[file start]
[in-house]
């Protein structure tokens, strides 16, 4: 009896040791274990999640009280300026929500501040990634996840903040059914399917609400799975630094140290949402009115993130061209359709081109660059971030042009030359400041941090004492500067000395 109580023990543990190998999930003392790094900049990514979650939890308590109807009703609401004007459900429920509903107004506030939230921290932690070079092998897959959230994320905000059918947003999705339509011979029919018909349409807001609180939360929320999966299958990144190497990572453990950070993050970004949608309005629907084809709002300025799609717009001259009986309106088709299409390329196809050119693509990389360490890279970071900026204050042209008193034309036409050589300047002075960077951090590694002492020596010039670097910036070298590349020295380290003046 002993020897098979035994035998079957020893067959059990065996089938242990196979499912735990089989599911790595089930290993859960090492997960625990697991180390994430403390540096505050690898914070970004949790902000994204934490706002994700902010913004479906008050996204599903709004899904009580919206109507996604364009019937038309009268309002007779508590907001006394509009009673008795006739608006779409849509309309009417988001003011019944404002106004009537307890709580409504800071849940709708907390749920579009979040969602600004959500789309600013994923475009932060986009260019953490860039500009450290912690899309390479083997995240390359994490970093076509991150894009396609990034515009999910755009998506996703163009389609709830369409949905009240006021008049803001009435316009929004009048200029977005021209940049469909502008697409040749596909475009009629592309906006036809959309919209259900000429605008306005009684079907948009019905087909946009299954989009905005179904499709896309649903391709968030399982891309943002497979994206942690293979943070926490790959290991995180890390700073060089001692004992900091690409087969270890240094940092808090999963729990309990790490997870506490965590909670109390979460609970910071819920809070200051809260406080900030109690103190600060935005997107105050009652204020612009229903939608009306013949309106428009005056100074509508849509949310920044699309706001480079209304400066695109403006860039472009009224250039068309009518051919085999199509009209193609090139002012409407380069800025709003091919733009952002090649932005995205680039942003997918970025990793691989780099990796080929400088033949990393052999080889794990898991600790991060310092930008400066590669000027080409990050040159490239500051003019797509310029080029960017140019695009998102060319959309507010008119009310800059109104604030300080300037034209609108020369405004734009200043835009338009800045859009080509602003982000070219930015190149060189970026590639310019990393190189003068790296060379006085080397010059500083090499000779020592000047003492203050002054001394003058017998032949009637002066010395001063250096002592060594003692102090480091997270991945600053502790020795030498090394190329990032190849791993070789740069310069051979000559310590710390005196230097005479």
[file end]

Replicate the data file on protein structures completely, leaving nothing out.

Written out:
[in-house]
């Protein structure tokens, strides 16, 4: 009896040791274990999640009280300026929500501040990634996840903040059914399917609400799975630094140290949402009115993130061209359709081109660059971030042009030359400041941090004492500067000395 109580023990543990190998999930003392790094900049990514979650939890308590109807009703609401004007459900429920509903107004506030939230921290932690070079092998897959959230994320905000059918947003999705339509011979029919018909349409807001609180939360929320999966299958990144190497990572453990950070993050970004949608309005629907084809709002300025799609717009001259009986309106088709299409390329196809050119693509990389360490890279970071900026204050042209008193034309036409050589300047002075960077951090590694002492020596010039670097910036070298590349020295380290003046 002993020897098979035994035998079957020893067959059990065996089938242990196979499912735990089989599911790595089930290993859960090492997960625990697991180390994430403390540096505050690898914070970004949790902000994204934490706002994700902010913004479906008050996204599903709004899904009580919206109507996604364009019937038309009268309002007779508590907001006394509009009673008795006739608006779409849509309309009417988001003011019944404002106004009537307890709580409504800071849940709708907390749920579009979040969602600004959500789309600013994923475009932060986009260019953490860039500009450290912690899309390479083997995240390359994490970093076509991150894009396609990034515009999910755009998506996703163009389609709830369409949905009240006021008049803001009435316009929004009048200029977005021209940049469909502008697409040749596909475009009629592309906006036809959309919209259900000429605008306005009684079907948009019905087909946009299954989009905005179904499709896309649903391709968030399982891309943002497979994206942690293979943070926490790959290991995180890390700073060089001692004992900091690409087969270890240094940092808090999963729990309990790490997870506490965590909670109390979460609970910071819920809070200051809260406080900030109690103190600060935005997107105050009652204020612009229903939608009306013949309106428009005056100074509508849509949310920044699309706001480079209304400066695109403006860039472009009224250039068309009518051919085999199509009209193609090139002012409407380069800025709003091919733009952002090649932005995205680039942003997918970025990793691989780099990796080929400088033949990393052999080889794990898991600790991060310092930008400066590669000027080409990050040159490239500051003019797509310029080029960017140019695009998102060319959309507010008119009310800059109104604030300080300037034209609108020369405004734009200043835009338009800045859009080509602003982000070219930015190149060189970026590639310019990393190189003068790296060379006085080397010059500083090499000779020592000047003492203050002054001394003058017998032949009637002066010395001063250096002592060594003692102090480091997270991945600053502790020795030498090394190329990032190849791993070789740069310069051979000559310590710390005196230097005479």